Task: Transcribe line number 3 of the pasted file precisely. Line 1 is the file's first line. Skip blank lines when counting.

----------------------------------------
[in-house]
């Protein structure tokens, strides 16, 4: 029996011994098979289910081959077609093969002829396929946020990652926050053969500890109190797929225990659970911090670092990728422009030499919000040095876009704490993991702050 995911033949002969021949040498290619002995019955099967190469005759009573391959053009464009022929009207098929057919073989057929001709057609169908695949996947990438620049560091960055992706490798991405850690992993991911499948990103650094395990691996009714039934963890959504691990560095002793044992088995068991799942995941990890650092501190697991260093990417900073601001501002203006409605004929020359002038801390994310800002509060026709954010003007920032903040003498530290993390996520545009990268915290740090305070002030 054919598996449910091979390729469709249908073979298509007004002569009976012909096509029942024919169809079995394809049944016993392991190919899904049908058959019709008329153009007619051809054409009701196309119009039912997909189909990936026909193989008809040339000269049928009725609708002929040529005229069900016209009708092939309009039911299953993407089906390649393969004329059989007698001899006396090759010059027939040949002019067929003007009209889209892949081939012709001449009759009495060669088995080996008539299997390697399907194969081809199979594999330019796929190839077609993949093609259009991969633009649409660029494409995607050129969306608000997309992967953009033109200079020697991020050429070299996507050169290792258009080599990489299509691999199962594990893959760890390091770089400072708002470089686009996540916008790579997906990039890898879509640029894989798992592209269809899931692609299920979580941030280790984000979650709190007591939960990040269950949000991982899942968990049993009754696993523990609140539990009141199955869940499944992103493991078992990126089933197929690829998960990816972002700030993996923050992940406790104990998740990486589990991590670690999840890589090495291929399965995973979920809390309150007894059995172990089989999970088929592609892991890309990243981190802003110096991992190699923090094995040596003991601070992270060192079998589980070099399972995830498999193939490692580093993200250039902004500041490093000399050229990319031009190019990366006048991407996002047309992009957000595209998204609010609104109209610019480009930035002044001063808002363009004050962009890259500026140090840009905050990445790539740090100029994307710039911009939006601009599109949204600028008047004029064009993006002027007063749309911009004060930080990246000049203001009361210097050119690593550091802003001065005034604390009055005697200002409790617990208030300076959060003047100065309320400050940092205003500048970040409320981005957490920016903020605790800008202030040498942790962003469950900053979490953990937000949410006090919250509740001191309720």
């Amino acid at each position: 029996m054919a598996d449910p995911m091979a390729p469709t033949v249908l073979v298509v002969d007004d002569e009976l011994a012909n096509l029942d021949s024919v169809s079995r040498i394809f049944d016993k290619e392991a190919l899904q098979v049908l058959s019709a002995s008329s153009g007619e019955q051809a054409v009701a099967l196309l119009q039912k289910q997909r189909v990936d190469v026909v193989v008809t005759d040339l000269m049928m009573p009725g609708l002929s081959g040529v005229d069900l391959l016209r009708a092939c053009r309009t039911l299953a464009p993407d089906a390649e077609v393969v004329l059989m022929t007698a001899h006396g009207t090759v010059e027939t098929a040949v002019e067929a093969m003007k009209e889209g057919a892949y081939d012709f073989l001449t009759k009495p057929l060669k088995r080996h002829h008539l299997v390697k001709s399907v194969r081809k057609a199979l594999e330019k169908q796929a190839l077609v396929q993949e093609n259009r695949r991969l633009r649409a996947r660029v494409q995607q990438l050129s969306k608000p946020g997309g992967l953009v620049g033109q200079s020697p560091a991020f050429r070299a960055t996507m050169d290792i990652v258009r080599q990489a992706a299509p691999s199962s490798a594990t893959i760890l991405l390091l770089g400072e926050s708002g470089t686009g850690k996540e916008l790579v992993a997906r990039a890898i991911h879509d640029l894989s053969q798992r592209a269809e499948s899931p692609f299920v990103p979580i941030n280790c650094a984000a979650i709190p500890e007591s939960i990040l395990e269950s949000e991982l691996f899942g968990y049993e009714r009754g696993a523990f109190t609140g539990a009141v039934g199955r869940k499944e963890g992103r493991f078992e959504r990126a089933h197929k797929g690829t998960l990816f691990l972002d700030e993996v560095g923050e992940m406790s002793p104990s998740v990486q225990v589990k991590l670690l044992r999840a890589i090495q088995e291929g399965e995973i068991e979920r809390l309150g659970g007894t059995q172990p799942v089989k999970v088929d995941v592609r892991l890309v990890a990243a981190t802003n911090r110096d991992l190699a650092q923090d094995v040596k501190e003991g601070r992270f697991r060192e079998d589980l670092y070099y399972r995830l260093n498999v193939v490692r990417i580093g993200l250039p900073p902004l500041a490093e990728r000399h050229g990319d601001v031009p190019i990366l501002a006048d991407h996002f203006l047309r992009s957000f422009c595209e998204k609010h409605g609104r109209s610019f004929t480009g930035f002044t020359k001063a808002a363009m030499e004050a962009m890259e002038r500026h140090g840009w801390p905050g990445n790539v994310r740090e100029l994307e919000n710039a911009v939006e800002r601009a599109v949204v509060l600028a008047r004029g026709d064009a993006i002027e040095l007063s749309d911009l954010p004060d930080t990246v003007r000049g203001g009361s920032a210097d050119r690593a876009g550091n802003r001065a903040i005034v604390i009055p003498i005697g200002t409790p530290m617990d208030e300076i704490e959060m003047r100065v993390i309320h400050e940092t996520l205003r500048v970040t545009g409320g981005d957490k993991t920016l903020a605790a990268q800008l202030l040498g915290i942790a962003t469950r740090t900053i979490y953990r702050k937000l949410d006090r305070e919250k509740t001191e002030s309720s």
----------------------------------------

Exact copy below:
């Amino acid at each position: 029996m054919a598996d449910p995911m091979a390729p469709t033949v249908l073979v298509v002969d007004d002569e009976l011994a012909n096509l029942d021949s024919v169809s079995r040498i394809f049944d016993k290619e392991a190919l899904q098979v049908l058959s019709a002995s008329s153009g007619e019955q051809a054409v009701a099967l196309l119009q039912k289910q997909r189909v990936d190469v026909v193989v008809t005759d040339l000269m049928m009573p009725g609708l002929s081959g040529v005229d069900l391959l016209r009708a092939c053009r309009t039911l299953a464009p993407d089906a390649e077609v393969v004329l059989m022929t007698a001899h006396g009207t090759v010059e027939t098929a040949v002019e067929a093969m003007k009209e889209g057919a892949y081939d012709f073989l001449t009759k009495p057929l060669k088995r080996h002829h008539l299997v390697k001709s399907v194969r081809k057609a199979l594999e330019k169908q796929a190839l077609v396929q993949e093609n259009r695949r991969l633009r649409a996947r660029v494409q995607q990438l050129s969306k608000p946020g997309g992967l953009v620049g033109q200079s020697p560091a991020f050429r070299a960055t996507m050169d290792i990652v258009r080599q990489a992706a299509p691999s199962s490798a594990t893959i760890l991405l390091l770089g400072e926050s708002g470089t686009g850690k996540e916008l790579v992993a997906r990039a890898i991911h879509d640029l894989s053969q798992r592209a269809e499948s899931p692609f299920v990103p979580i941030n280790c650094a984000a979650i709190p500890e007591s939960i990040l395990e269950s949000e991982l691996f899942g968990y049993e009714r009754g696993a523990f109190t609140g539990a009141v039934g199955r869940k499944e963890g992103r493991f078992e959504r990126a089933h197929k797929g690829t998960l990816f691990l972002d700030e993996v560095g923050e992940m406790s002793p104990s998740v990486q225990v589990k991590l670690l044992r999840a890589i090495q088995e291929g399965e995973i068991e979920r809390l309150g659970g007894t059995q172990p799942v089989k999970v088929d995941v592609r892991l890309v990890a990243a981190t802003n911090r110096d991992l190699a650092q923090d094995v040596k501190e003991g601070r992270f697991r060192e079998d589980l670092y070099y399972r995830l260093n498999v193939v490692r990417i580093g993200l250039p900073p902004l500041a490093e990728r000399h050229g990319d601001v031009p190019i990366l501002a006048d991407h996002f203006l047309r992009s957000f422009c595209e998204k609010h409605g609104r109209s610019f004929t480009g930035f002044t020359k001063a808002a363009m030499e004050a962009m890259e002038r500026h140090g840009w801390p905050g990445n790539v994310r740090e100029l994307e919000n710039a911009v939006e800002r601009a599109v949204v509060l600028a008047r004029g026709d064009a993006i002027e040095l007063s749309d911009l954010p004060d930080t990246v003007r000049g203001g009361s920032a210097d050119r690593a876009g550091n802003r001065a903040i005034v604390i009055p003498i005697g200002t409790p530290m617990d208030e300076i704490e959060m003047r100065v993390i309320h400050e940092t996520l205003r500048v970040t545009g409320g981005d957490k993991t920016l903020a605790a990268q800008l202030l040498g915290i942790a962003t469950r740090t900053i979490y953990r702050k937000l949410d006090r305070e919250k509740t001191e002030s309720s």